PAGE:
I am very happy to share with you all that my book has been published:
If only came with a parents’ guide …
Raising happy, well adjusted children is a tall order for any parent or caretaker. All parents want what’s best for their children and will do whatever it takes to help them navigate life. But being a parent doesn’t mean you have all the answers!
- What do children really need?
- How can I build my child’s self-esteem?
- What are the typical skills my child can learn at his age?
- What is the best way to discipline my children?
- How do I help my child to accept the new baby?
- Should I restrict or even monitor my children’s use of technology?
are just some of the issues that parents often struggle with and feel ill-equipped to handle.
As an educational psychologist and mother of two, I will skilfully lead you through the thrilling labyrinth of parenthood. My vast experience, professional advice and helpful suggestions, combined with my unique insight as a parent, will guide you on your exciting and challenging journey of raising children.
The world we live in today is fast paced and as parents we have to fulfill a number of roles every day, over and above our responsibility for our children. The pressure is on our children at school in order to succeed, in the academic field as well as sporting and cultural activities. The amount of homework they receive has increased over the last few years and we still want them to have the opportunity to relax, play, be children and have fun.
Articles and books are being published on a daily basis that provide more information about what we should be doing as parents and in doing so, they often serve to put additional pressure on us as well. It would be very easy to feel overwhelmed or inadequate as a parent, which could turn into putting additional pressure on our children to achieve more. We wear many different hats as parents and, more recently, this has included the hat of teacher as we assist with homework tasks that are brought home; some find it far easier to wear this hat than others. I thought it would be useful to provide information about tackling school and homework tasks with our children in a way that remains fun, practical but beneficial. By breaking the tasks into their essential components of reading, writing, spelling and maths and giving additional tips on how to set a good homework environment and routine, I hope to make the homework hat easier to wear.
Many parents say they only want their children to be happy but it can be quite hard to keep this goal in mind when there are so many expectations on us and our children today. We want to raise children who have good morals and values, in order to improve behaviour and enhance relationships with one another. We want our children to be confident and have high self-esteem, enabling them to tackle the daily problems they will face both in and out of school, as well as when they are adults. Discipline is important but techniques that worked in the past are not necessarily considered acceptable by many nowadays and therefore different strategies need to be available.
We live in a constantly changing world with technology advancing daily. Our children tend to be used to instant gratification because if they want to know something don’t have to take a walk to the local library and look up the information in an encyclopaedia, they can simply log onto the Internet, found on their smart phone (which is normally attached to their hand) and find out the answer to their question. I do not think any parent would really want their child to fall behind their peers and society in general in terms of their ability to use technology but at the same time, there needs to be limits as to how much time a child spends in front of screens.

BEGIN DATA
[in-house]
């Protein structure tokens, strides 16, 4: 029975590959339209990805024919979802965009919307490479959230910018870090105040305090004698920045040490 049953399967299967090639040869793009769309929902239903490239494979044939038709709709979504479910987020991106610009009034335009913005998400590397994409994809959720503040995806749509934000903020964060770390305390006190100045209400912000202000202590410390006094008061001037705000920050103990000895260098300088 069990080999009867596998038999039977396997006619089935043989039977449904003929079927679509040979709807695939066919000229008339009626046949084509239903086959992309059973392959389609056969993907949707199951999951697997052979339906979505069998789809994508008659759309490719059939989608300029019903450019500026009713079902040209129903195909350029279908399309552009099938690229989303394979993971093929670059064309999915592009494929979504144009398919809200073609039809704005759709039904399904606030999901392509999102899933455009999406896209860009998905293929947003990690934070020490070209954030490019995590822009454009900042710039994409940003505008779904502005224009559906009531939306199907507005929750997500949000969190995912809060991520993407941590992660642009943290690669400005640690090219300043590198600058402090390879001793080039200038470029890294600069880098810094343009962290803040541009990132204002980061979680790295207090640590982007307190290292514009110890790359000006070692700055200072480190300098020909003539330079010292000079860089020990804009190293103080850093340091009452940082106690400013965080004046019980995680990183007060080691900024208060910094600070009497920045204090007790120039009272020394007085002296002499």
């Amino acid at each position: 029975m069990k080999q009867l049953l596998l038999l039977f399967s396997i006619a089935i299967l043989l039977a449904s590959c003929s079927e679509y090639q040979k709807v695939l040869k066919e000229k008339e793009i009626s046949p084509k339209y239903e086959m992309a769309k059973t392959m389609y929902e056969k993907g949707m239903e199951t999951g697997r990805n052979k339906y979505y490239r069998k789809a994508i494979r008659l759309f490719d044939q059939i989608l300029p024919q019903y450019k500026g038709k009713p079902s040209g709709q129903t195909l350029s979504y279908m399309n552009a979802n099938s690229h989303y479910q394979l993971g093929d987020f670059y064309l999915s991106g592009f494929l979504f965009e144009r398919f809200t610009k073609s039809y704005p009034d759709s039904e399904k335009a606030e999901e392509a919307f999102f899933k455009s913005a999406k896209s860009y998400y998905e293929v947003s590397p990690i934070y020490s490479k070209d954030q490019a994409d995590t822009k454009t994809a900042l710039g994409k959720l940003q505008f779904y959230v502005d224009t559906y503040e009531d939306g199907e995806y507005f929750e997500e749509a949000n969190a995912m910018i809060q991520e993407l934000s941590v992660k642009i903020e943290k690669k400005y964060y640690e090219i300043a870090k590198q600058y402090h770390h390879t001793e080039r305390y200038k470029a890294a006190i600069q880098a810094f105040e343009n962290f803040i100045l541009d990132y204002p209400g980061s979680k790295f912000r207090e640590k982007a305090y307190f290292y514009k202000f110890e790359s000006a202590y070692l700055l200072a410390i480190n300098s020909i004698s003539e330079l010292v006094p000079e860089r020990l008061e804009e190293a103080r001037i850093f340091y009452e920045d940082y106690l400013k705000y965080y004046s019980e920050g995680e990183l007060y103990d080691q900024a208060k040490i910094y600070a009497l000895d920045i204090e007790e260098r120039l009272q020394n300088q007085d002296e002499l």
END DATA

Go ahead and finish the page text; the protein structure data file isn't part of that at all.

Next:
I wanted to remind you of what our daily pressures look like, as well as those of our children, because this was at the forefront of my mind when I put this book together. I wanted to provide a practical resource that gives parents short but useful suggestions that they can use to help them tackle some of these daily challenges. One chapter particularly stood out for me, Out and about with children, because it has become commonplace to provide a smart phone, tablet or portable DVD player in order to keep children amused when they are not at home. As a family, we have never needed to rely on these; sitting in waiting rooms, standing in queues at the supermarket, sitting in a traffic jam trying to get to or from school, waiting in the car for an older child to finish school next activity is the perfect opportunity to spend some fun time with your children playing a game that is enjoyable and often enhances learning skills in one form or another. I found it incredibly difficult to limit myself in this chapter and feel that I could have written entire book all by itself just on games and activities that can be played to have fun with your kids while also building various essential skills.
I really hope that you find this book to be useful for you and your children and I am confident that you will have fun together playing the suggested games as a means of getting through daily life. If my suggestions can take the pressure off in just one area and allow you and your children have more fun together, then I have done what I intended to do.
I am a married mum with two delightful children, who add love and entertainment to my life on a daily basis. I became a psychologist after learning that someone very close to me had dyslexia that had been undiagnosed, so he went through school believing he was stupid. I really felt that was unacceptable and that it was important for children and their parents to be given accurate diagnoses, as early as possible, as well as being given a distinct plan for the way forward.